Want Lower Costs and More Access? Time for NC to Break Up the Big Government/Big Healthcare Partnership

RALEIGH – Healthcare issues are not going away. Indeed, healthcare and the costs of insurance keep rising astronomically. It’s no coincidence that the amount government intrusion in the healthcare markets is so elevated, and the North Carolina state government is more guilty than most when it comes to over-regulating healthcare, pushing prices up, and access down.

For a crash course on just why North Carolina ties its own hands in reducing healthcare costs and increasing access, one need look no further than Jordan Roberts’ piece at the Carolina Journal on the arcane Certificate of Need laws and why they are so damaging.

From Carolina Journal:

“Texas did it in 1985. California did it in 1987. Pennsylvania did it in 1996. New Hampshire did it in 2016. Florida did it in 2019.

I’m talking about states that repealed their Certificate of Need laws. CON laws were implemented by almost every state as a condition to receiving federal funding when Congress passed the Health Planning Resource Development Act of 1974. […]”

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Spoiler alert: CON laws never worked for their intended purposes. Actually, they did the opposite, which is why the federal government even repealed the Act and so many states have followed suit – except for North Carolina. The politicians and special interests in the Old North State seem to have an affinity for arbitrary bureaucratic control, state enforced monopolies, higher healthcare costs, and artificially suppressed access.

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“[…] Of the states that still have CON laws in place, North Carolina is the fifth most restrictive state in terms of the number of facilities that need government approval to build. Only New Jersey, the District of Columbia, Hawaii, and Vermont have a higher number of facilities regulated under CON laws. Sixteen states have fully repealed these laws because of the demonstrated costs to patients and state-sanctioned benefits to incumbent facilities. By creating a system in which market incumbents can dictate competitors, monopolistic behavior follows. […]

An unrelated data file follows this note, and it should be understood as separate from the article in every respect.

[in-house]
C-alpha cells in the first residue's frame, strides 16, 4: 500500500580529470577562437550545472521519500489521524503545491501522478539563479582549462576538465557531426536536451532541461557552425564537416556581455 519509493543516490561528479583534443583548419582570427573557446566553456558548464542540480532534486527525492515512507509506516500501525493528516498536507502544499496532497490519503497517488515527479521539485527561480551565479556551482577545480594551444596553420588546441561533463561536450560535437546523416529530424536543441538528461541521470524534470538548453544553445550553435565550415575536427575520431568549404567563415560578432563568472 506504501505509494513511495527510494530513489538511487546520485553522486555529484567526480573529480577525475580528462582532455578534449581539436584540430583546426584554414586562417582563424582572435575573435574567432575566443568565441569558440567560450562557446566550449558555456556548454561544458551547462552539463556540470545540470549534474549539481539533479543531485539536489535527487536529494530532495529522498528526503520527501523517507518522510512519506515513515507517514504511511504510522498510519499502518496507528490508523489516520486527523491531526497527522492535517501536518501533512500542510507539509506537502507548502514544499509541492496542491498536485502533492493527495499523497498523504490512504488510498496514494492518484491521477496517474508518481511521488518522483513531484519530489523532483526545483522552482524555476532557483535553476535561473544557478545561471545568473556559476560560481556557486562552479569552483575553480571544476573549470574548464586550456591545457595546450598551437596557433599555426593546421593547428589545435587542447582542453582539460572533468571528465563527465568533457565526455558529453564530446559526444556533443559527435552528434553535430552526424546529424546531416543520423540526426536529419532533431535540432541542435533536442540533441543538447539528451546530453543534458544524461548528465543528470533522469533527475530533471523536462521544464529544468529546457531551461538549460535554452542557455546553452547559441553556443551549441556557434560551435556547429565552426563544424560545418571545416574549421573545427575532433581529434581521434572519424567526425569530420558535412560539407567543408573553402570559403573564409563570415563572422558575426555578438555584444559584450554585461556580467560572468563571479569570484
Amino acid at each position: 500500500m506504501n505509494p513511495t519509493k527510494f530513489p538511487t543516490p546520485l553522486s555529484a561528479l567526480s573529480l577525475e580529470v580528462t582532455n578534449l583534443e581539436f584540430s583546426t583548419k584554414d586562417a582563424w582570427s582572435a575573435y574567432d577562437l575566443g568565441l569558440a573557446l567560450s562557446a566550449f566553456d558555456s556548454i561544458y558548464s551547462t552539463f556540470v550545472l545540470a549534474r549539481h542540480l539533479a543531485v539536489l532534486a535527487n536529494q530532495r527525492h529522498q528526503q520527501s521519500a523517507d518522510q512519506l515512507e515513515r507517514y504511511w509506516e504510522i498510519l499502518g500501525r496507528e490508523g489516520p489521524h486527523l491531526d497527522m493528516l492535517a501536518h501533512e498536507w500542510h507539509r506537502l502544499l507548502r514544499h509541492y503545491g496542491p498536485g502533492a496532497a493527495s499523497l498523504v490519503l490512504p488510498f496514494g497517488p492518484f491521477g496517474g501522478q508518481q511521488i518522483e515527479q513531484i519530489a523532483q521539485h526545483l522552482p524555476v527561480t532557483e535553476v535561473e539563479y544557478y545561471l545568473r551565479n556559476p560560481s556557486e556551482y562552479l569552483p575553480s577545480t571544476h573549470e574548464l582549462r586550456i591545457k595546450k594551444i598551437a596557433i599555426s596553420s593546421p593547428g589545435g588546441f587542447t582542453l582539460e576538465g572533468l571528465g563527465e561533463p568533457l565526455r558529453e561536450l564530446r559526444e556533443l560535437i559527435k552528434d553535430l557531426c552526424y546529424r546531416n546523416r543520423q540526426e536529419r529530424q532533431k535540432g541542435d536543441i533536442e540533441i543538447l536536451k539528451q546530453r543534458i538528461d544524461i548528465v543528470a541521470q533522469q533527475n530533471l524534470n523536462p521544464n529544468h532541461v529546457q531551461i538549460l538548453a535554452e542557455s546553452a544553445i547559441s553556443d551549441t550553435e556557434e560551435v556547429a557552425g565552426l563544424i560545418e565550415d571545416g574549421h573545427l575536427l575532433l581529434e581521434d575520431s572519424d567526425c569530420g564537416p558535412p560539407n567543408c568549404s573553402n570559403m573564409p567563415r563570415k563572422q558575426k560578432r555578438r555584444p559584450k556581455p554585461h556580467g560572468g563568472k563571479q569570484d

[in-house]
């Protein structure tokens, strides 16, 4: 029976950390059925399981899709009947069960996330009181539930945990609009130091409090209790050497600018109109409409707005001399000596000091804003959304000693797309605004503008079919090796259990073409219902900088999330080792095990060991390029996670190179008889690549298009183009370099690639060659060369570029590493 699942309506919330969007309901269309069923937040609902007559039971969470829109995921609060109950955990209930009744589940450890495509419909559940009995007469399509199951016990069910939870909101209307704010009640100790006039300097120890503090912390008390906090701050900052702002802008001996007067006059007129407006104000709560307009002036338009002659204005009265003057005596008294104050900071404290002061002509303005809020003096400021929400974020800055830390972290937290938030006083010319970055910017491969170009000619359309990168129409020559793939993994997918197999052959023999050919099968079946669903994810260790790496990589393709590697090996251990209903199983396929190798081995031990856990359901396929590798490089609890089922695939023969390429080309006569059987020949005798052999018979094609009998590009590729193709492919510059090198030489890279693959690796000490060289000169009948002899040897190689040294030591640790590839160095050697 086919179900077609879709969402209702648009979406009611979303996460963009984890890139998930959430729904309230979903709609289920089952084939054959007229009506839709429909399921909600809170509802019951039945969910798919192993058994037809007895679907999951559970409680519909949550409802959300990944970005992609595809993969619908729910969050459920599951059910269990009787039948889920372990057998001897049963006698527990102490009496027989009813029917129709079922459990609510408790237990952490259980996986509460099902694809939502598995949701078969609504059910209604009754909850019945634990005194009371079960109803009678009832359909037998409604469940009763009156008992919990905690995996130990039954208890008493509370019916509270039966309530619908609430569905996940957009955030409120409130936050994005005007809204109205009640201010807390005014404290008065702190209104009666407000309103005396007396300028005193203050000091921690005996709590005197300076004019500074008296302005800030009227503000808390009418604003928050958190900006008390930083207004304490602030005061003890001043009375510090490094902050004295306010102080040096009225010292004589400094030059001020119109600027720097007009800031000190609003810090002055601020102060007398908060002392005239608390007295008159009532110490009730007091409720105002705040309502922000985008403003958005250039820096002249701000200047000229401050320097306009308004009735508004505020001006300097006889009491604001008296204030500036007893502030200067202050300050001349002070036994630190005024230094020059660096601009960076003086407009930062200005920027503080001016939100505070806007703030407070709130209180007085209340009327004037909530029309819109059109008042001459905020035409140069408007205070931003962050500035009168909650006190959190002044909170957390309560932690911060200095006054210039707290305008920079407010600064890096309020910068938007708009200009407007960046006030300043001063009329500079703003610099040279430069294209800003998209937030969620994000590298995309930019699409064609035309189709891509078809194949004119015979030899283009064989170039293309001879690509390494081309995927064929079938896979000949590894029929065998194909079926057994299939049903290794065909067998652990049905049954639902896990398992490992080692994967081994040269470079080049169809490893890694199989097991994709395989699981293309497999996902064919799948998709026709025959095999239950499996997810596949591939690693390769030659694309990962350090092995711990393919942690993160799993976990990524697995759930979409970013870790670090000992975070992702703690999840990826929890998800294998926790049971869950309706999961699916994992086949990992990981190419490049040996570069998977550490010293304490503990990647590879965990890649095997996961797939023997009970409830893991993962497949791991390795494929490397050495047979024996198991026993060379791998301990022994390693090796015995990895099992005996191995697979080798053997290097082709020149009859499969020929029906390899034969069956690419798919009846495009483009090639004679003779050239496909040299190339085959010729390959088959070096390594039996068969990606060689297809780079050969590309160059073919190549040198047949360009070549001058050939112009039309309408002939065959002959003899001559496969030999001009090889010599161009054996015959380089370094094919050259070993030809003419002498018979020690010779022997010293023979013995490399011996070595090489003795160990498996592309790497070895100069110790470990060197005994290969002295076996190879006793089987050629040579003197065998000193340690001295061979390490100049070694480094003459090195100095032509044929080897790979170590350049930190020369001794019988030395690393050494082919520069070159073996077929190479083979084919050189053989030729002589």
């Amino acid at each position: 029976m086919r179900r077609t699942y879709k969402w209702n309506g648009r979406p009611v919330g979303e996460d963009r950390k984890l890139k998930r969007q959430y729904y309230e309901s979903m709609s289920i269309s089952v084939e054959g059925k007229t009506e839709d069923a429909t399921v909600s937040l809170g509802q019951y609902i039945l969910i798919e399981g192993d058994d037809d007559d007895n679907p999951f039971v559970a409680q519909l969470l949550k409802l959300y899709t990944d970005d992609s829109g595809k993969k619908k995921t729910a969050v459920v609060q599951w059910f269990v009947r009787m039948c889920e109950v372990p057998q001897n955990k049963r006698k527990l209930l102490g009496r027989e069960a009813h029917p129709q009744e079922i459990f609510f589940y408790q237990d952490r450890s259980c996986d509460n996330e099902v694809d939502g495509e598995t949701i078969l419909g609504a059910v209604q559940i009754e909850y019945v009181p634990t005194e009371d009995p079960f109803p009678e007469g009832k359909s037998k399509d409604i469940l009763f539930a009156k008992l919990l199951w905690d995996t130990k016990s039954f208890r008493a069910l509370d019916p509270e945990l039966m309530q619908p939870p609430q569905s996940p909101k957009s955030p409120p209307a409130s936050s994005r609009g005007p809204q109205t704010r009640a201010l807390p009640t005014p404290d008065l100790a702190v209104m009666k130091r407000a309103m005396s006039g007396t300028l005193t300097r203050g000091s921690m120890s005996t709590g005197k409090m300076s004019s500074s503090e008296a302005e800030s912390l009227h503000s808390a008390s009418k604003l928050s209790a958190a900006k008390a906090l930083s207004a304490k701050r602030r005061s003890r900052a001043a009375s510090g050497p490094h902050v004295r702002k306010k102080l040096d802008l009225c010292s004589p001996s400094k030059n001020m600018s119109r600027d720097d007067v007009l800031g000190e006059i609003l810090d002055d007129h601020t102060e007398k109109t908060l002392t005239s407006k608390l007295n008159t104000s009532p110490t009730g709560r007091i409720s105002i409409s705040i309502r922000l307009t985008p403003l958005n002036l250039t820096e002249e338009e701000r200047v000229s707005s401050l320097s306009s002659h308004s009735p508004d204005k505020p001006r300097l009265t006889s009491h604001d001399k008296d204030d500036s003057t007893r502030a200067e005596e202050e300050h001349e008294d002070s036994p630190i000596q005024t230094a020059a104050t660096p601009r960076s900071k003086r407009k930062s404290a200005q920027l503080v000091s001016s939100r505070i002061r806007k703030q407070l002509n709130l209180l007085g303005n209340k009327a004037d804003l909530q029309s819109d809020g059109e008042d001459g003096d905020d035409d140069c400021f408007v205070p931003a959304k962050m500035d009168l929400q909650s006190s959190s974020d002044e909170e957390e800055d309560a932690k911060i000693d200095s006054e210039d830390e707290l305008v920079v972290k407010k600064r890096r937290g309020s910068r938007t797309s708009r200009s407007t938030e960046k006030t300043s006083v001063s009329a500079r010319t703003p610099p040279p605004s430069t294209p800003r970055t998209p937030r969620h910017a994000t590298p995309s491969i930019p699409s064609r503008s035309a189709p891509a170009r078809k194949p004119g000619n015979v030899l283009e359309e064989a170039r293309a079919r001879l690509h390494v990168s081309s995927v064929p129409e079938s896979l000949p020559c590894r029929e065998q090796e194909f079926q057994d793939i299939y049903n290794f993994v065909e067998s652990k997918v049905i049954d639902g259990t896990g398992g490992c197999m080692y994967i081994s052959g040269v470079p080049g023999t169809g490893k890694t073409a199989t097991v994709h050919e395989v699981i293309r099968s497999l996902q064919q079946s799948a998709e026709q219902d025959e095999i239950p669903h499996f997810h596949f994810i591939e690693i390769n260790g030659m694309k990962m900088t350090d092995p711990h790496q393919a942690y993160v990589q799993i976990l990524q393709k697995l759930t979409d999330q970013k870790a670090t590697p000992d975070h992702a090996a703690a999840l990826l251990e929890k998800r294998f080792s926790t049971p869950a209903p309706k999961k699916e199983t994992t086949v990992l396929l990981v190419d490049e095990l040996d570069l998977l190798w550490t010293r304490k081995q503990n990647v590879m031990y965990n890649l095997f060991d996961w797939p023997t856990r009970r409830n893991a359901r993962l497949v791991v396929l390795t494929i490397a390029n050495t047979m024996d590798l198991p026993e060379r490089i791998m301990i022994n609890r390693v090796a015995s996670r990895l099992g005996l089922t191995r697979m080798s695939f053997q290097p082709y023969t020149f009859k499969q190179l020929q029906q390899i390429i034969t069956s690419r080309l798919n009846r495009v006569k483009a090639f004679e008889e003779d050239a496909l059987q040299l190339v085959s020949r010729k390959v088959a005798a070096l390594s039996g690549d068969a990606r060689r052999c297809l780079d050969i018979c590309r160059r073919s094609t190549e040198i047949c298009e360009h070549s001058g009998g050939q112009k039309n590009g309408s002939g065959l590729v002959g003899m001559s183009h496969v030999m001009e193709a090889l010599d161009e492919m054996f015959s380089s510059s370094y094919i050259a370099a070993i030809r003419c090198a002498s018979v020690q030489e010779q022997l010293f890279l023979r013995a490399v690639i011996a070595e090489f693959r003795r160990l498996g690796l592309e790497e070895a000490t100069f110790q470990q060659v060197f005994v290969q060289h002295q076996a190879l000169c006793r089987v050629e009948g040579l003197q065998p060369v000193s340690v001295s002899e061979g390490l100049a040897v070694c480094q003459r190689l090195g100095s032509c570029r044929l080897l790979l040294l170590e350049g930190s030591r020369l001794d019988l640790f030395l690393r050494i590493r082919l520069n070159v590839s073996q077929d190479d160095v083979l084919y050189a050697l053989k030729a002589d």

This year, North Carolina lawmakers have an opportunity to repeal CON laws and put the interests of patients back in the hands of the private market. Let’s hope that 2019 is the year that North Carolina finally repeals its CON laws.”

For more on CON laws and why they demonstrably aggravate problems in the healthcare market, as well as an excellent analogy of what similar regulation would mean for any other industry, read the rest of the piece here. And be sure to call your state legislators to let them know you expect them to make it easier to access healthcare at affordable prices, not harder.

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